Dr. William Bedford
10 September 2013
Comparing and Contrasting “A Rose for Emily” and “Barn Burning” In William Faulkner’s short stories “A Rose for Emily” and “Barn Burning” the characters are both guilty of committing terrible crimes. However, Miss Emily in “A Rose for Emily” and Abner Snopes in “Barn Burning” are both portrayed very differently from each other. A few things to consider while reading these short stories is how each of these characters is characterized, how the author generates sympathy for these characters, and the order in which the events in these stories occur. The way Faulkner characterizes Miss Emily and Abner Snopes throughout these stories is very different. In “A Rose for Emily”, Miss Emily is characterized as a respected, helpless, and possibly mentally ill elderly woman whose pride has left her living in the past when her family was higher up on the social ladder. There are many examples of these traits being shown throughout the story. When the smell begins to emanate from Miss Emily’s house, a few men from town snuck over there in the middle of the night and “broke open the cellar door and sprinkled lime there, and in all the outbuildings” (Emily 81). This illustrates how helpless Miss Emily was to extinguish the smell by herself and how the townsfolk respected her enough to preserve her dignity. The fact that Colonel Sartoris had to invent the story that “Miss Emily’s father had loaned money to the town, which the town, as a matter of business, preferred this way of repaying” (Emily 79), in reference to her taxes being remitted, illustrates how prideful she was, and her denial of her father’s death (Emily 81) indicates her unwillingness to let go of the past and the presence of a mental illness (while her sleeping with a dead body for roughly forty years is confirmation of her mental illness). In “Barn Burning”, Abner Snopes is characterized as a psychopathic tenant farmer whose family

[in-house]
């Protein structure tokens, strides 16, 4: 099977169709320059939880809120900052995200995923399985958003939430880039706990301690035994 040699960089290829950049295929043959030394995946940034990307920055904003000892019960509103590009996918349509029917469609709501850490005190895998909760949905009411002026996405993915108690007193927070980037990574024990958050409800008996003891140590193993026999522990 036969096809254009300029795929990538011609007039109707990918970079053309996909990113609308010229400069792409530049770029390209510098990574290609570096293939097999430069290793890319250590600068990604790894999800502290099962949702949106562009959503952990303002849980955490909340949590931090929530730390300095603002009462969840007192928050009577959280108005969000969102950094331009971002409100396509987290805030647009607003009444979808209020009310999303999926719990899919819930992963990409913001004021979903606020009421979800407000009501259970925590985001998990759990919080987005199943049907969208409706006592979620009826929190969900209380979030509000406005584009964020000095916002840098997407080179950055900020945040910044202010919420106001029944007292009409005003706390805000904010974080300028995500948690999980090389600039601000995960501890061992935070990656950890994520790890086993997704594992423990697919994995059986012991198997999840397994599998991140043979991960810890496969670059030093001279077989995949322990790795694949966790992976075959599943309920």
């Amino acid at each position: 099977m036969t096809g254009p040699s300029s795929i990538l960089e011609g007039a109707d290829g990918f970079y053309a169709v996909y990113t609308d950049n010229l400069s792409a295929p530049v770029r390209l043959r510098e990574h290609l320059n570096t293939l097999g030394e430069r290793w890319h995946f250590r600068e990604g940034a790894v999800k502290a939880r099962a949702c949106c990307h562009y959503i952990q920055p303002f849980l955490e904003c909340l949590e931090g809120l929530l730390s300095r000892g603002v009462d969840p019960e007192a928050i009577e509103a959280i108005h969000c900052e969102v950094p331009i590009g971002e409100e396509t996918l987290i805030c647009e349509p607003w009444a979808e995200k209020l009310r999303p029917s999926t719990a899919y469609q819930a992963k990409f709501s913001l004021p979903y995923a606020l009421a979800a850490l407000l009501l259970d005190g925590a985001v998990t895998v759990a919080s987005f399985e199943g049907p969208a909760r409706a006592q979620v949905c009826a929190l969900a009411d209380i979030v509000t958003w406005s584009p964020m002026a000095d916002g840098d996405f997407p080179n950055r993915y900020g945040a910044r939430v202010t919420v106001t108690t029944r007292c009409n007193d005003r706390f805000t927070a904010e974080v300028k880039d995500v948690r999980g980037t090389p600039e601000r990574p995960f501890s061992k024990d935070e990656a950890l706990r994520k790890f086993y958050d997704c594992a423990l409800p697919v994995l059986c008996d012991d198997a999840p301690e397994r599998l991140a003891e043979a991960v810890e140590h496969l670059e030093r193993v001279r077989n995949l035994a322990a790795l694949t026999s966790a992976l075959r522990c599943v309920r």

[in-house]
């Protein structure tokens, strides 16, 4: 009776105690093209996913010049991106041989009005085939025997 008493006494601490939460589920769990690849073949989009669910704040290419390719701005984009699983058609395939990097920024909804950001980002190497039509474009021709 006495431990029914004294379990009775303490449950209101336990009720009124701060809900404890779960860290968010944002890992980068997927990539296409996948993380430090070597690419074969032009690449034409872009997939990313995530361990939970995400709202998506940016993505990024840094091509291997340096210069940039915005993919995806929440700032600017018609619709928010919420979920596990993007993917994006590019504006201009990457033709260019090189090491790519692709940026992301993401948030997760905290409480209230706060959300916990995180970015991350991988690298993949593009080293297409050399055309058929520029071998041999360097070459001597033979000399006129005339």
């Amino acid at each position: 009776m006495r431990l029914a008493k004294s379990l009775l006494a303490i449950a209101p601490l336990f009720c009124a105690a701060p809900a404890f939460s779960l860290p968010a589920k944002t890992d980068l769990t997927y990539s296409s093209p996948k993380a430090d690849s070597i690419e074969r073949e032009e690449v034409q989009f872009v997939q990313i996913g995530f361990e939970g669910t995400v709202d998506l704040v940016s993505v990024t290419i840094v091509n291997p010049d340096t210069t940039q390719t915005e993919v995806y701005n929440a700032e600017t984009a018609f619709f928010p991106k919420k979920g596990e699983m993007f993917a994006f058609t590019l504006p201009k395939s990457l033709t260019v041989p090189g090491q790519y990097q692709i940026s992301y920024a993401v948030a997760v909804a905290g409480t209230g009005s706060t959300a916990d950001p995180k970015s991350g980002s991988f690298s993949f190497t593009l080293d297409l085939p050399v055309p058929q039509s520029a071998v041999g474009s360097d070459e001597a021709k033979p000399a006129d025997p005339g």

Cited: Faulkner, William. “Barn Burning”. Literature: Approaches to Fiction, Poetry, and Drama. Ed. Robert Diyanni. New York: McGraw-Hill, 2008. 79-84. Print. ---. “A Rose for Emily”. Literature: Approaches to Fiction, Poetry, and Drama. Ed. Robert Diyanni. New York: McGraw-Hill, 2008. 352-364. Print.